NEW YORK – Exact Sciences reported after the close of the market on Tuesday that its third quarter revenues rose 85 percent year over year, thanks to an 89 percent increase in testing volumes for its Cologuard colorectal cancer screening test.
For the three months ended Sept. 30, the Madison, Wisconsin-based molecular diagnostics company reported revenues of $218.8 million, up from $118.3 million a year earlier, and beating the average Wall Street analyst estimate of $216.1 million.
The number of people screened with Cologuard during the quarter rose to 456,000. The company said nearly 12,000 healthcare providers ordered their first Cologuard test during Q3, and more than 185,000 clinicians have ordered the test since it was launched. Including the expansion of Cologuard's label to include average-risk Americans ages 45 to 49, the test's estimated market share has risen to 5.2 percent, Exact said.
The average Cologuard recognized revenue per test decreased by $13 to $479 in Q3, and the average cost per test to the company fell by $10 to $114. On a conference call with analysts following the release of the earnings, Exact CFO Jeff Elliott said that the company expects revenue per test to be about $480 for Q4, and that it continues to see "a clear path" to $100 or better cost per test over time.
He also said that the compliance rate for the test was 67 percent during Q3, and that Exact expects a slightly lower compliance rate of 66 percent in Q4 due to the impact of the holidays.
"The Exact Sciences team delivered another strong quarter and most importantly, has screened more than 3 million people with Cologuard over the last five years," Exact Chairman and CEO Kevin Conroy said in a statement. "The team made significant progress enhancing our internal infrastructure with the opening of our new lab and implementation of Epic's best-in-class electronic health record system. The foundation we've built for Cologuard and our planned combination with Genomic Health position Exact Sciences to be the cancer diagnostics leader for years to come."
Exact's Q3 net loss narrowed to $40.5 million, or $.31 per share, from a net loss of $45.4 million, or $.37 per share, in the year-ago period. Analysts had expected a loss of $.41 per share.
The company's R&D costs for the quarter rose 98 percent to $34.9 million from $17.6 million in Q3 2018, and its SG&A expenses rose 50 percent to $166.8 million from $111.5 million. On the conference call, Elliott said that the higher R&D costs included expenses for studies and sample collection for Cologuard's label expansion, Cologuard 2.0, and for the liver cancer test the company is currently researching. Exact expects R&D expenses to be relatively flat year over year in Q4.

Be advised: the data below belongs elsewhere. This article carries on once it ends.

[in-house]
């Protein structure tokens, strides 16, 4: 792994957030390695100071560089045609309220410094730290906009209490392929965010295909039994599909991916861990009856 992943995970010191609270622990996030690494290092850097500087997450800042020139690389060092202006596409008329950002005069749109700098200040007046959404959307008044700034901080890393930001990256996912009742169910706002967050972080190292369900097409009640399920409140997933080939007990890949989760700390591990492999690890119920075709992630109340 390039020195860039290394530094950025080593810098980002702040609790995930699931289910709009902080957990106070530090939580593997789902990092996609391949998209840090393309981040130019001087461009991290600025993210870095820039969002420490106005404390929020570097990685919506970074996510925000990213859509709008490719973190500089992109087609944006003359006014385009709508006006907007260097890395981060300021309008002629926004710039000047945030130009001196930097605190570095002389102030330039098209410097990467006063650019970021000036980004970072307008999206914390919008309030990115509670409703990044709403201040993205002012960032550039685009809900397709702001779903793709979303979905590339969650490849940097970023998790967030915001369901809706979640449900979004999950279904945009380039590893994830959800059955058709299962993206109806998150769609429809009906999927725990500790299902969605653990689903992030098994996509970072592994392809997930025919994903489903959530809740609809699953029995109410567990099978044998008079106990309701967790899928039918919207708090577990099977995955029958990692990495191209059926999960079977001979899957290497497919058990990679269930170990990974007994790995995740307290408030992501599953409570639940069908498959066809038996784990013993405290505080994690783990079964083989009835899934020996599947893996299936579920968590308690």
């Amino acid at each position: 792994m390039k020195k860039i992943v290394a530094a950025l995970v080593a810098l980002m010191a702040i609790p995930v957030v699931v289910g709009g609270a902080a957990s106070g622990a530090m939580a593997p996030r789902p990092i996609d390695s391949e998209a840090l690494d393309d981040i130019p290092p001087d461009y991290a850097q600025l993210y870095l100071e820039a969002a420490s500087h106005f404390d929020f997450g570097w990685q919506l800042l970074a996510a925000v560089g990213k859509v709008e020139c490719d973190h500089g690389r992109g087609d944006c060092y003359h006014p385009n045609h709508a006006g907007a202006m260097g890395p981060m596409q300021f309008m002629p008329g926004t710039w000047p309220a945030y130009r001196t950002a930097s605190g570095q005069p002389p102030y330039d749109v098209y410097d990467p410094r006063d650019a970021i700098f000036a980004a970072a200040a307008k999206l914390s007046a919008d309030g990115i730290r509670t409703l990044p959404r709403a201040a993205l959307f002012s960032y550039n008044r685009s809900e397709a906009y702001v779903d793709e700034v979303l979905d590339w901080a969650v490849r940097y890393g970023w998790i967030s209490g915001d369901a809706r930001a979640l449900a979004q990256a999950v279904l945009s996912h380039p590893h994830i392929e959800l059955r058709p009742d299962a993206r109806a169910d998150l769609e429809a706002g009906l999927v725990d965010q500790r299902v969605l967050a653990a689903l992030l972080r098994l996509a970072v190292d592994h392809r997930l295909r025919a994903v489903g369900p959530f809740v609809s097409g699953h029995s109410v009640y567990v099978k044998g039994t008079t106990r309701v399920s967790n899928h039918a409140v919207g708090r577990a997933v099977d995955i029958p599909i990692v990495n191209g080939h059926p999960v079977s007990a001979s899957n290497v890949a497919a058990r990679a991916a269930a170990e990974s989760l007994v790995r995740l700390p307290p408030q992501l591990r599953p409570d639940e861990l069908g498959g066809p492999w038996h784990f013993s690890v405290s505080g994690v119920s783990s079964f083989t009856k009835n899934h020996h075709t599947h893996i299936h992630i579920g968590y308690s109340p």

Exact ended the quarter with $1.03 billion in cash and cash equivalents, and $126.2 million in marketable securities.
For full-year 2019, Exact expects revenues of $802 million to $810 million. This doesn't include the impact of the company's pending merger with Genomic Health. Elliott said that Exact anticipates Cologuard test volume of 1.67 million to 1.68 million tests for 2019. For Q4, the company expects revenues of $221 million to $229 million.
On average, analysts expect revenues of $810.9 million for the year and revenues of $232.8 million for Q4.
In a separate announcement, Exact said new research from its collaboration with the Mayo Clinic revealed new methylation and protein biomarkers that enable the detection of colorectal cancer and advanced adenomas with high accuracy. The study is part of an effort to increase the specificity of Cologuard while maintaining its sensitivity.
The new markers were tested alongside the current Cologuard markers on 725 stool samples, including 117 colorectal cancers, 120 advanced adenomas, 161 non-advanced adenomas, and 327 controls. The results showed that the new markers were able to identify colorectal cancers with 92 percent sensitivity compared to 88 percent for the current markers, and were able to identify advanced adenomas with 65 percent sensitivity, compared to the current 53 percent sensitivity. The new markers also maintained Cologuard's 92 percent specificity, the company said.
The company has also initiated a 10,000-patient prospective study to validate the performance of the enhanced test.
On the conference call, Conroy said that the label expansion for Cologuard, as well as the upgrade to Cologuard 2.0 present an important opportunity for growth and for the earlier detection of colorectal cancer. The label expansion to people ages 45 to 49 has increased the total addressable market for Cologuard by $3 billion, he added.
Conroy also noted that several payors, including Aetna, have lowered the eligible age for coverage of Cologuard to people who are 45 years old. The company is now negotiating with other payors to expand Cologuard coverage to people in this age group, he said.
The company is also collaborating with the Mayo Clinic to advance its liquid biopsy-based cancer diagnostics. The most recent data for the liver cancer test, which the company plans to unveil next week, shows that the test performs better than the current standard of care for liver cancer testing. Conroy said that Exact is planning to enroll more patients into a study to finalize the test's development, and that the company expects to make this diagnostic available in the second half of 2020.
Exact's shares fell nearly 9 percent to $82.48 in after-market trading on the Nasdaq.